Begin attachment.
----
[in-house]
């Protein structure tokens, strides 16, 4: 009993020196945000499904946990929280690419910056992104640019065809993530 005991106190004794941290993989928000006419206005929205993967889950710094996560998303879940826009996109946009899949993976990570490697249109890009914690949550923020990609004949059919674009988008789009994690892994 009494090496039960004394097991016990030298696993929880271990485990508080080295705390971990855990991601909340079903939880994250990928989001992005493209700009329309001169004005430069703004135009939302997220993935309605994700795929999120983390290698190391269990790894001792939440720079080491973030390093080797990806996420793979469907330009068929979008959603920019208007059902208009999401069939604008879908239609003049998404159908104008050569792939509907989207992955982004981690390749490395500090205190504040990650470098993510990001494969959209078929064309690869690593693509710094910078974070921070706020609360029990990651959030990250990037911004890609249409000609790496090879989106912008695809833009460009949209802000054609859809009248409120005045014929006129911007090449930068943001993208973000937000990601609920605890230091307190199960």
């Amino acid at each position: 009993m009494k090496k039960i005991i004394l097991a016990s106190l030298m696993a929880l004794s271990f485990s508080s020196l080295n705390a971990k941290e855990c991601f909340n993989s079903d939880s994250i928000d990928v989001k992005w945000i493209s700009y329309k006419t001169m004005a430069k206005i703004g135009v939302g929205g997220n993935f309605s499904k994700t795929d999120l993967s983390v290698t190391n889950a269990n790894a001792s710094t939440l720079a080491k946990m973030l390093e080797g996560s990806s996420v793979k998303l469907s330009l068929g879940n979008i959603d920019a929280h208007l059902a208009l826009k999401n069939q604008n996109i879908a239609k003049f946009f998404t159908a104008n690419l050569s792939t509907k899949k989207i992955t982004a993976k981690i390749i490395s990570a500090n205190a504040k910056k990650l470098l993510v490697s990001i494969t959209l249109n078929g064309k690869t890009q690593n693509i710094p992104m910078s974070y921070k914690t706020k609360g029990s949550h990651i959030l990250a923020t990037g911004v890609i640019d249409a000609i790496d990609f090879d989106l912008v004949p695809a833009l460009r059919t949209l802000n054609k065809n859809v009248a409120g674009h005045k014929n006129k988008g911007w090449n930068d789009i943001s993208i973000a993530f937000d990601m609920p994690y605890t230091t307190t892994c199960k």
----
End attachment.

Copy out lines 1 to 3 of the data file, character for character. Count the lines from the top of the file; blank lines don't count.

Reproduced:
[in-house]
């Protein structure tokens, strides 16, 4: 009993020196945000499904946990929280690419910056992104640019065809993530 005991106190004794941290993989928000006419206005929205993967889950710094996560998303879940826009996109946009899949993976990570490697249109890009914690949550923020990609004949059919674009988008789009994690892994 009494090496039960004394097991016990030298696993929880271990485990508080080295705390971990855990991601909340079903939880994250990928989001992005493209700009329309001169004005430069703004135009939302997220993935309605994700795929999120983390290698190391269990790894001792939440720079080491973030390093080797990806996420793979469907330009068929979008959603920019208007059902208009999401069939604008879908239609003049998404159908104008050569792939509907989207992955982004981690390749490395500090205190504040990650470098993510990001494969959209078929064309690869690593693509710094910078974070921070706020609360029990990651959030990250990037911004890609249409000609790496090879989106912008695809833009460009949209802000054609859809009248409120005045014929006129911007090449930068943001993208973000937000990601609920605890230091307190199960």
């Amino acid at each position: 009993m009494k090496k039960i005991i004394l097991a016990s106190l030298m696993a929880l004794s271990f485990s508080s020196l080295n705390a971990k941290e855990c991601f909340n993989s079903d939880s994250i928000d990928v989001k992005w945000i493209s700009y329309k006419t001169m004005a430069k206005i703004g135009v939302g929205g997220n993935f309605s499904k994700t795929d999120l993967s983390v290698t190391n889950a269990n790894a001792s710094t939440l720079a080491k946990m973030l390093e080797g996560s990806s996420v793979k998303l469907s330009l068929g879940n979008i959603d920019a929280h208007l059902a208009l826009k999401n069939q604008n996109i879908a239609k003049f946009f998404t159908a104008n690419l050569s792939t509907k899949k989207i992955t982004a993976k981690i390749i490395s990570a500090n205190a504040k910056k990650l470098l993510v490697s990001i494969t959209l249109n078929g064309k690869t890009q690593n693509i710094p992104m910078s974070y921070k914690t706020k609360g029990s949550h990651i959030l990250a923020t990037g911004v890609i640019d249409a000609i790496d990609f090879d989106l912008v004949p695809a833009l460009r059919t949209l802000n054609k065809n859809v009248a409120g674009h005045k014929n006129k988008g911007w090449n930068d789009i943001s993208i973000a993530f937000d990601m609920p994690y605890t230091t307190t892994c199960k």